Don’t know what to cook? Ruth Reichl has the answer
Editor’s Note: Ruth Reichl, a former restaurant critic for the Los Angeles Times and the New York Times, author of three books and editor of Gourmet magazine until it was shuttered in 2009, recently published her new book, “My Kitchen Year: 136 Recipes That Saved My Life.” We asked Reichl, who NPR called a “a vital architect of today’s contemporary food culture,” what to cook in tricky everyday situations. Watch tonight’s broadcast of the NewsHour for more.
You’re invited to a Halloween-themed potluck
This is easy: Swiss Pumpkin. (It’s in one of my books – I think “Comfort Me With Apples.”) You hollow out a pumpkin, fill it with layers of bread and grated Gruyère cheese, pour in half and half, put the top back on the pumpkin and bake in a slow oven for about 3 hours, until you have a wonderful, rich, gooey fall pumpkin dish. Everybody loves it.
It’s 4 a.m., and you can’t sleep
Nothing like climbing out of bed in a sleeping house and going into the kitchen to concoct a pot of hot fudge. Then you pour it over cold vanilla ice cream and eat it all by yourself as a personal little treat. Best antidote to insomnia that I know.
A date is coming over for the first time — and it’s last minute
I always keep the ingredients for spaghetti alla carbonara on hand: all you need is spaghetti, eggs, bacon and Parmesan cheese. It’s sexy and delicious — and can be made in the time it takes the pasta water to boil.
You’re having people over, and you don’t want them to stay too long
I can’t imagine why you’d invite people if you don’t want them to stay. But assuming you have done this foolish thing, feed them a rich, heavy meal that will make them so sleepy they simply can’t stay. Start with fried oysters. Go on to steak, potatoes au gratin, a salad with blue cheese dressing. They’ll probably flee before dessert, but if they don’t, give them cheesecake and they’ll be out the door the minute they’ve finished the last forkful.
You need to cook a meal for a big family, and only one of them is vegetarian
If it’s only one meal, I’d honor the vegetarian; so many wonderful options. (But if it’s an everyday affair, I don’t think they get to dictate the permanent menu.) Good vegetarian meal option: Butternut squash soup. Spinach gnocchi with tomato sauce. Homemade bread. A big salad. Lemon tart.
Ruth Reichl’s Potatoes au Gratin
1½ cups cream
Boiling potatoes (such as Yukon Gold)
½ pound Gruyère cheese (grated)
2 cups milk
2 cloves garlic (smashed)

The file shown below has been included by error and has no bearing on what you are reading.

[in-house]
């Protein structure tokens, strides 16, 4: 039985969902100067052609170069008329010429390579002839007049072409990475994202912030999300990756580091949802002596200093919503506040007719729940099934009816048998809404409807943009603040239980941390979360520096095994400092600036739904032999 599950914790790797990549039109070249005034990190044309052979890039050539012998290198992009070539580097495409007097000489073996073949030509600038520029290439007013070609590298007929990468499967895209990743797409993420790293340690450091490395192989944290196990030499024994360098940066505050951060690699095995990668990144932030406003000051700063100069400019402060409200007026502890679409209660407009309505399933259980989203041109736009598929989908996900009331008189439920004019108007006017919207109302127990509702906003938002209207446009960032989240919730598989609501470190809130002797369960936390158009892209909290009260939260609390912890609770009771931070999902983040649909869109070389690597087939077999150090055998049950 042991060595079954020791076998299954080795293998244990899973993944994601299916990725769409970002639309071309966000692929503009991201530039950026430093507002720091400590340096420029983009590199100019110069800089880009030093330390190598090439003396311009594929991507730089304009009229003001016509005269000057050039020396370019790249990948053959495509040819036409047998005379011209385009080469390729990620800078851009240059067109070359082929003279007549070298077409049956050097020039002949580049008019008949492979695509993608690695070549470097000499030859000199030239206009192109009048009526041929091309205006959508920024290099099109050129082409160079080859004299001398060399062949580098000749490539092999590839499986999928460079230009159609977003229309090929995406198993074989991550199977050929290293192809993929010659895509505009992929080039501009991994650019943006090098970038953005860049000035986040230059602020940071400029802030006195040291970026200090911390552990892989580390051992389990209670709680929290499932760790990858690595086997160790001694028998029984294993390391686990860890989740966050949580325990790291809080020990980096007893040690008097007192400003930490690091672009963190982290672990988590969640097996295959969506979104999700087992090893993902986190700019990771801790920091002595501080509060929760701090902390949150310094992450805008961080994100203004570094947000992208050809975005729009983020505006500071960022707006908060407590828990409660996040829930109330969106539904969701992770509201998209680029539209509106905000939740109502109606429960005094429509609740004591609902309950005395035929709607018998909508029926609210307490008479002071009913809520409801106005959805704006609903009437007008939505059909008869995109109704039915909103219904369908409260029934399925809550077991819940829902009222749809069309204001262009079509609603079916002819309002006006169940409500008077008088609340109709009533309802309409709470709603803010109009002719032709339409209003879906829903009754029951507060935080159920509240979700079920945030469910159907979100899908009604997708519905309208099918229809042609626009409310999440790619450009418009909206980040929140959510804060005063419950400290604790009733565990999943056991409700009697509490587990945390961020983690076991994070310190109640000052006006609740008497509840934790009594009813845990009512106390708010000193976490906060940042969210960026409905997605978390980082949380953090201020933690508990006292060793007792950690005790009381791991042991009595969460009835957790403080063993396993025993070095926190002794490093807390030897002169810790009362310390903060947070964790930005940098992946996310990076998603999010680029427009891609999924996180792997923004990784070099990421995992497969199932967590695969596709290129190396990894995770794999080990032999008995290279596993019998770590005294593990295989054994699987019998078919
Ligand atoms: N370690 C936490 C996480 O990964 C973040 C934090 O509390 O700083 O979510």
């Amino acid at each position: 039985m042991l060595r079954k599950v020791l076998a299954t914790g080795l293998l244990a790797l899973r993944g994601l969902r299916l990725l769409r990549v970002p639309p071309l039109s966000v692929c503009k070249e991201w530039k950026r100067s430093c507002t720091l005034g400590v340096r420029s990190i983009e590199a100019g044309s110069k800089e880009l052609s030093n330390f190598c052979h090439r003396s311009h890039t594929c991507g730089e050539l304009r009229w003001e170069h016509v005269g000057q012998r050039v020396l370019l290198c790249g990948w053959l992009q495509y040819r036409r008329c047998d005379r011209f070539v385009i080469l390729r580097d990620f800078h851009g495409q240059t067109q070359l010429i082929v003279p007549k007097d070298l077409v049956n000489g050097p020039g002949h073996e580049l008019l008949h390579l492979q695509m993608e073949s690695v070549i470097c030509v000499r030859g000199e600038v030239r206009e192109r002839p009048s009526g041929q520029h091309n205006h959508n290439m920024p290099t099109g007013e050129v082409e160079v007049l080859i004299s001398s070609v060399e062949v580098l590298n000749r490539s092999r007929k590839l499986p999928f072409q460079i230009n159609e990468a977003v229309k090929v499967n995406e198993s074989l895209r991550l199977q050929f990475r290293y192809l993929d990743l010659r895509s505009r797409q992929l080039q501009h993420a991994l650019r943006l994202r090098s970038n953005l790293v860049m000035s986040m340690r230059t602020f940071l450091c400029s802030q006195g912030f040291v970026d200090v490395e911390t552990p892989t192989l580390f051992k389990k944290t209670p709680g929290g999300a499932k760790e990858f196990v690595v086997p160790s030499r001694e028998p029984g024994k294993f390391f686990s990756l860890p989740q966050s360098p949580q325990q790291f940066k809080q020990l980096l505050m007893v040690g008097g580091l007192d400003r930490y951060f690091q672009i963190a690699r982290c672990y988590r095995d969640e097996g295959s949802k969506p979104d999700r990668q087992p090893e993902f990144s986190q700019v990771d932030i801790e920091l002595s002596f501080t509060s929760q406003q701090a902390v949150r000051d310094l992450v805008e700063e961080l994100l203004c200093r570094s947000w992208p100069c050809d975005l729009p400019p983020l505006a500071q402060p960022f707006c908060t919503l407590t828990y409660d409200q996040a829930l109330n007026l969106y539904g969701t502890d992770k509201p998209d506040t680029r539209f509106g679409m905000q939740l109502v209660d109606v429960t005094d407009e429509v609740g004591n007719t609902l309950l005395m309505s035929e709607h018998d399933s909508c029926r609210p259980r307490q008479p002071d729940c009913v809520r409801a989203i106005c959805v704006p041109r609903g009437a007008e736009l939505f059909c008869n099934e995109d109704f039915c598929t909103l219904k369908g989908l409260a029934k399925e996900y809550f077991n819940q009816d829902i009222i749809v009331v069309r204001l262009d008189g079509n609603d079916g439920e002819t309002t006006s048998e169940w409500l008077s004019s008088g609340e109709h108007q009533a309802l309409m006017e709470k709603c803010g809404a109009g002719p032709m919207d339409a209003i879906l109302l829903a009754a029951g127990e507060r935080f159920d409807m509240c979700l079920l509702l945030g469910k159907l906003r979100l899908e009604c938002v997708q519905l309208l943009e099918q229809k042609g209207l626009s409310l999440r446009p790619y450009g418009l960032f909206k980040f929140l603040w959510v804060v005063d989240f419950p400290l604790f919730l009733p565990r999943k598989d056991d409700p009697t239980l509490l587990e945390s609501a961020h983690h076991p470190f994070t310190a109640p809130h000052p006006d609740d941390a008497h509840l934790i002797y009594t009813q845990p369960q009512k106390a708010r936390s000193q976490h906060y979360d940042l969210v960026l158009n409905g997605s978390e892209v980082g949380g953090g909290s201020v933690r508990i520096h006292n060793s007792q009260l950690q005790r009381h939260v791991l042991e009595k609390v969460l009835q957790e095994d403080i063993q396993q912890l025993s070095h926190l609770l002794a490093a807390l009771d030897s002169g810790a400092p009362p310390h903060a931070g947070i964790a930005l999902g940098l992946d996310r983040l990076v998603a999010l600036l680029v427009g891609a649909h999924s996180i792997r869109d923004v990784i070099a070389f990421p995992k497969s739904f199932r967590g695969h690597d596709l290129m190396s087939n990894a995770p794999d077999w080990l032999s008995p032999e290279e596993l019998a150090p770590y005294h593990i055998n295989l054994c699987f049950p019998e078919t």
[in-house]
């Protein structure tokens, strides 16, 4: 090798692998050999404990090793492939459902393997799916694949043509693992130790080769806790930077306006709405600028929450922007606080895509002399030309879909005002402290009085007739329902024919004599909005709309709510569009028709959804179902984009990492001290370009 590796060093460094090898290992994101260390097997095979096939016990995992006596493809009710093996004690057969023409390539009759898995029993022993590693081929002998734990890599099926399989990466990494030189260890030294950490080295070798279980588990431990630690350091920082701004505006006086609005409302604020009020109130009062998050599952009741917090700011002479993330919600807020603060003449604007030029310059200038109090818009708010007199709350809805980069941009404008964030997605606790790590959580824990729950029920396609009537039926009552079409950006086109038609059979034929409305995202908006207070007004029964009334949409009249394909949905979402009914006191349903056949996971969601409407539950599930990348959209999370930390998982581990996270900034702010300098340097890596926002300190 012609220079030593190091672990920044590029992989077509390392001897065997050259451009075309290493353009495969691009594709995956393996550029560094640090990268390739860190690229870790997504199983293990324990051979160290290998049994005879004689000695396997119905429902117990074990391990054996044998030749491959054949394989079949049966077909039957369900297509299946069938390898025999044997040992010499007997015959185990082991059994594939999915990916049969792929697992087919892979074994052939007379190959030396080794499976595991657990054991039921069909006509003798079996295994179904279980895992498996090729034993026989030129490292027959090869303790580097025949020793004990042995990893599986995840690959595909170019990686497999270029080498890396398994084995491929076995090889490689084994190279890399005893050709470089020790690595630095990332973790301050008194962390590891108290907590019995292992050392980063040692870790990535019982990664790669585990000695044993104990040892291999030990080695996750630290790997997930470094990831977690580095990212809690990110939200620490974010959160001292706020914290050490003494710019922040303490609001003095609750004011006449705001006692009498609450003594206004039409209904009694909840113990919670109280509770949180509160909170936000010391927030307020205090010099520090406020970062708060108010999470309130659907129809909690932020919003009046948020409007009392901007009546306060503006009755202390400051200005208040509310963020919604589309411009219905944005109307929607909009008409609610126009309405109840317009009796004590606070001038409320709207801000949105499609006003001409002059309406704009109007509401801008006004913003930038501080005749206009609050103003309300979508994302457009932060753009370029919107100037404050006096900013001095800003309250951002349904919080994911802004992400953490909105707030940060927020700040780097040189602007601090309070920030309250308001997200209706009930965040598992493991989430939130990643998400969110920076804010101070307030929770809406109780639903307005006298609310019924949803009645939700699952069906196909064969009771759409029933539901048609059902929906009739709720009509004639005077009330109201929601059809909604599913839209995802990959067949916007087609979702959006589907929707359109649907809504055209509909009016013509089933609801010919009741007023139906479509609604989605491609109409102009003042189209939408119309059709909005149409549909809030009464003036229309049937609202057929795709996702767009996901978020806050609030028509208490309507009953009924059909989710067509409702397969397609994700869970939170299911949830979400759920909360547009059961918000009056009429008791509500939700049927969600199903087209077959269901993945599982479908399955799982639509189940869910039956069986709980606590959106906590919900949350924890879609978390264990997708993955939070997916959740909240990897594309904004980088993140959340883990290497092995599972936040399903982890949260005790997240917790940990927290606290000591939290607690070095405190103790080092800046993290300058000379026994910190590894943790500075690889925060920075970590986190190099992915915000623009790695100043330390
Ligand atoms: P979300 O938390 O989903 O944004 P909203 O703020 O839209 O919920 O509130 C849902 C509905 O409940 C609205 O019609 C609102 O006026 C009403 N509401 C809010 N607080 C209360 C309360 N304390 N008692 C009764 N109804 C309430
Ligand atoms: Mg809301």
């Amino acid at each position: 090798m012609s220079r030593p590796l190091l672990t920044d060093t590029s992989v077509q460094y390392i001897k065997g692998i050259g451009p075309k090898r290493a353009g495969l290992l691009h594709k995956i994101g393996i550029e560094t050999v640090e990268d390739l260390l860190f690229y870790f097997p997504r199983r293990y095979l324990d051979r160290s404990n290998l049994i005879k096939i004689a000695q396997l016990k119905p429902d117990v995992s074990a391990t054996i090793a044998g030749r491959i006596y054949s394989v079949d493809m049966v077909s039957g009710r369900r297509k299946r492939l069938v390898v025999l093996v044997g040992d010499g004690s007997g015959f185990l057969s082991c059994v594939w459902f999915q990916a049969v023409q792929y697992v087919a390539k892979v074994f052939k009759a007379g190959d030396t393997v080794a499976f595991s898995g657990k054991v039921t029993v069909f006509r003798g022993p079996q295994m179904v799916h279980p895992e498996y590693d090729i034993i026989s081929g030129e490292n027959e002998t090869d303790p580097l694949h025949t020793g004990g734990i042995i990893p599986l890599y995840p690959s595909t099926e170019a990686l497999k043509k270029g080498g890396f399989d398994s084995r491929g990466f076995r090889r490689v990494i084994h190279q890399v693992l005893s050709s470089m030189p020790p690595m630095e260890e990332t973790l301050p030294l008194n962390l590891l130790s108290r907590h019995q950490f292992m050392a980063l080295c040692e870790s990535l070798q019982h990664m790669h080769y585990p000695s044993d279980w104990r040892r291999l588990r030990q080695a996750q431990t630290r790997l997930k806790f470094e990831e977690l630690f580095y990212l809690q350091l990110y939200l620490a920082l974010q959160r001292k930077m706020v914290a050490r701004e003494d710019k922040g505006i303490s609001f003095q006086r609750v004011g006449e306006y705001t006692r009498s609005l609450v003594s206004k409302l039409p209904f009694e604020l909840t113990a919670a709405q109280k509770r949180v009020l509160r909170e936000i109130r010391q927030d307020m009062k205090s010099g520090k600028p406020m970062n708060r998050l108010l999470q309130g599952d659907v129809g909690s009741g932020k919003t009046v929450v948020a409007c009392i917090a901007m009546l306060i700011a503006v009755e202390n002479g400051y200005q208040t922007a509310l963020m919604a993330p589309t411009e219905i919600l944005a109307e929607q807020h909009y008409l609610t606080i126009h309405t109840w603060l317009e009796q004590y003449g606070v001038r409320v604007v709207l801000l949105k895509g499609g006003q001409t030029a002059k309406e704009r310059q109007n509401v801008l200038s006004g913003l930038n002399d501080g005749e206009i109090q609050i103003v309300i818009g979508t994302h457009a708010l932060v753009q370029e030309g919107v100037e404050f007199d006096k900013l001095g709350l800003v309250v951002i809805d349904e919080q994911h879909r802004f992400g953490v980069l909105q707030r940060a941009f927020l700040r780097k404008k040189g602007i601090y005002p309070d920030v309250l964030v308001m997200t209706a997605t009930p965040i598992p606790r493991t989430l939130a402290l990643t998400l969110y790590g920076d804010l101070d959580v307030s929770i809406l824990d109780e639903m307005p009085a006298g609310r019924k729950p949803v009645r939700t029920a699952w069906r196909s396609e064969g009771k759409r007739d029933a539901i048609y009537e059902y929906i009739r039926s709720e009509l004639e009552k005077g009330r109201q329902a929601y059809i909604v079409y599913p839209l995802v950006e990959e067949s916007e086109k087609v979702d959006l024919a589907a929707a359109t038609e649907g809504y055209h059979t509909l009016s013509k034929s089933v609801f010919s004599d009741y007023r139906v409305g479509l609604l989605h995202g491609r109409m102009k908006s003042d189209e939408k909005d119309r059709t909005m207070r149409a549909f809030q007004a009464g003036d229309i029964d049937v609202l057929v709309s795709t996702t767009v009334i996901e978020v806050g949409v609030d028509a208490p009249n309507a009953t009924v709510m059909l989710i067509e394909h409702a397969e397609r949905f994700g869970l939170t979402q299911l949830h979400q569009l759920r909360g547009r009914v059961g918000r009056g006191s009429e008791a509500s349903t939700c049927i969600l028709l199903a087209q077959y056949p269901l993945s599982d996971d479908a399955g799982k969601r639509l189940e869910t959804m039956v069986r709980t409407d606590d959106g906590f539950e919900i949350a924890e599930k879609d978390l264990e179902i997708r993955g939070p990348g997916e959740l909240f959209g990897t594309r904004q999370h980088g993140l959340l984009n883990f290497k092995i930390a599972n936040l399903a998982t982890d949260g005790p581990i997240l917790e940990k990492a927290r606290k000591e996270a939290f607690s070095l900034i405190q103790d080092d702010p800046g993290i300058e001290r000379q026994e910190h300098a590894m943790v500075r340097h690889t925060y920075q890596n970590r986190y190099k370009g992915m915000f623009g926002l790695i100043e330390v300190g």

1 teaspoon salt
The secret to these potatoes is that they’re cooked twice. First you plunk them into a big bath of milk and cream that’s been infused with just a touch of garlic, and bring them gently to a boil. Then you dump them into a baking dish, grate a bit of fresh nutmeg over them, and sprinkle the entire top with Gruyère before putting them into the oven where they drink up all the liquid as the cheese turns into a crisp crust.
Pour cream and milk into a large pot. Peel the potatoes, and slice them as thinly as you can, putting them into the pot as they are ready. Add the garlic, the salt, and a few good grinds of pepper and bring it all slowly to a boil.
Meanwhile, butter a gratin dish or a rectangular baking pan. When the milk comes to a boil, remove it from the heat and pour the contents into the buttered gratin dish. Grate a bit of fresh nutmeg over the top and cover with grated Gruyère cheese.
The baking is pretty forgiving; you can bake at anywhere from 300 to 400 degrees, depending on what else you have in the oven. The timing’s forgiving, too; at the lower temperature it will take about an hour to absorb the liquid and turn the top golden, at 400 degrees it will take about 35 minutes.
Let it rest for at least 15 minutes—but this, too, is forgiving. If the potatoes have to wait an hour, they will be absolutely fine.
Excerpted from “My Kitchen Year: 136 Recipes That Saved My Life” by Ruth Reichl. Copyright © 2015 by Ruth Reichl. Excerpted by permission of Random House, a division of Random House, Inc. All rights reserved. No part of this excerpt may be reproduced or reprinted without permission in writing from the publisher.